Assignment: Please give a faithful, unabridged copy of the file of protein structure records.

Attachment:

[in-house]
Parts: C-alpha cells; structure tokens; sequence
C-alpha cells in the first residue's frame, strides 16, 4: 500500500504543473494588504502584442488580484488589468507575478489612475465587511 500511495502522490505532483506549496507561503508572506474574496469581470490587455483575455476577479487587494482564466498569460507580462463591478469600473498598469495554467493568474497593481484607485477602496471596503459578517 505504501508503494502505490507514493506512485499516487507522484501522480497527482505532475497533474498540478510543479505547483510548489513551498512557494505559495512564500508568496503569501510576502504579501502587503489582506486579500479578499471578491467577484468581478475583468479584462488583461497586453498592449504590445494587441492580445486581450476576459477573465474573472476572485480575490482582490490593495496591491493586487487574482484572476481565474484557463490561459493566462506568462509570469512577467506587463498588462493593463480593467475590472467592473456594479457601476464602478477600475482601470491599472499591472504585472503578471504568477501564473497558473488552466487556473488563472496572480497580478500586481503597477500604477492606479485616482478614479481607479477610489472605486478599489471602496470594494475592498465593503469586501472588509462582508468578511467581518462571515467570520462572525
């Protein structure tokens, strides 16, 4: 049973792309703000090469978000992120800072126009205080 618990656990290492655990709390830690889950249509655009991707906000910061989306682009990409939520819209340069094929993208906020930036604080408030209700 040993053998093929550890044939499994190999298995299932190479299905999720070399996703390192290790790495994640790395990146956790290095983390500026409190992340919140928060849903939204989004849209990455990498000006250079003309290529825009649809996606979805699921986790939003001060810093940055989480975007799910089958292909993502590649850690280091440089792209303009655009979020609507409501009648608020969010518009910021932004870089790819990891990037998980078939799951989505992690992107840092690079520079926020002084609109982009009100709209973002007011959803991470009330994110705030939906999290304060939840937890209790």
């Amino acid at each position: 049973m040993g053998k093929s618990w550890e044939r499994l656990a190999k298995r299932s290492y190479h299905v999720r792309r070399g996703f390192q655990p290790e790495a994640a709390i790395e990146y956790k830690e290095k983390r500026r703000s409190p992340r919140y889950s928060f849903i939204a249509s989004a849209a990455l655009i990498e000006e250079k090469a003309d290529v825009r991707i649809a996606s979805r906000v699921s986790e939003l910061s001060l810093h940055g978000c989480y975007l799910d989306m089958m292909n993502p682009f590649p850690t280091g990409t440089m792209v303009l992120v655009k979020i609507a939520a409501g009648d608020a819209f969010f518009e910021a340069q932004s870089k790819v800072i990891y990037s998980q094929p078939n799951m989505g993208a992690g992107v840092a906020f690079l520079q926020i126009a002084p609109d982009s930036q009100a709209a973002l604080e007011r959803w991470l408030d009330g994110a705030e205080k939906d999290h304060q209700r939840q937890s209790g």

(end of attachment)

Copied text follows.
[in-house]
Parts: C-alpha cells; structure tokens; sequence
C-alpha cells in the first residue's frame, strides 16, 4: 500500500504543473494588504502584442488580484488589468507575478489612475465587511 500511495502522490505532483506549496507561503508572506474574496469581470490587455483575455476577479487587494482564466498569460507580462463591478469600473498598469495554467493568474497593481484607485477602496471596503459578517 505504501508503494502505490507514493506512485499516487507522484501522480497527482505532475497533474498540478510543479505547483510548489513551498512557494505559495512564500508568496503569501510576502504579501502587503489582506486579500479578499471578491467577484468581478475583468479584462488583461497586453498592449504590445494587441492580445486581450476576459477573465474573472476572485480575490482582490490593495496591491493586487487574482484572476481565474484557463490561459493566462506568462509570469512577467506587463498588462493593463480593467475590472467592473456594479457601476464602478477600475482601470491599472499591472504585472503578471504568477501564473497558473488552466487556473488563472496572480497580478500586481503597477500604477492606479485616482478614479481607479477610489472605486478599489471602496470594494475592498465593503469586501472588509462582508468578511467581518462571515467570520462572525
């Protein structure tokens, strides 16, 4: 049973792309703000090469978000992120800072126009205080 618990656990290492655990709390830690889950249509655009991707906000910061989306682009990409939520819209340069094929993208906020930036604080408030209700 040993053998093929550890044939499994190999298995299932190479299905999720070399996703390192290790790495994640790395990146956790290095983390500026409190992340919140928060849903939204989004849209990455990498000006250079003309290529825009649809996606979805699921986790939003001060810093940055989480975007799910089958292909993502590649850690280091440089792209303009655009979020609507409501009648608020969010518009910021932004870089790819990891990037998980078939799951989505992690992107840092690079520079926020002084609109982009009100709209973002007011959803991470009330994110705030939906999290304060939840937890209790």
């Amino acid at each position: 049973m040993g053998k093929s618990w550890e044939r499994l656990a190999k298995r299932s290492y190479h299905v999720r792309r070399g996703f390192q655990p290790e790495a994640a709390i790395e990146y956790k830690e290095k983390r500026r703000s409190p992340r919140y889950s928060f849903i939204a249509s989004a849209a990455l655009i990498e000006e250079k090469a003309d290529v825009r991707i649809a996606s979805r906000v699921s986790e939003l910061s001060l810093h940055g978000c989480y975007l799910d989306m089958m292909n993502p682009f590649p850690t280091g990409t440089m792209v303009l992120v655009k979020i609507a939520a409501g009648d608020a819209f969010f518009e910021a340069q932004s870089k790819v800072i990891y990037s998980q094929p078939n799951m989505g993208a992690g992107v840092a906020f690079l520079q926020i126009a002084p609109d982009s930036q009100a709209a973002l604080e007011r959803w991470l408030d009330g994110a705030e205080k939906d999290h304060q209700r939840q937890s209790g």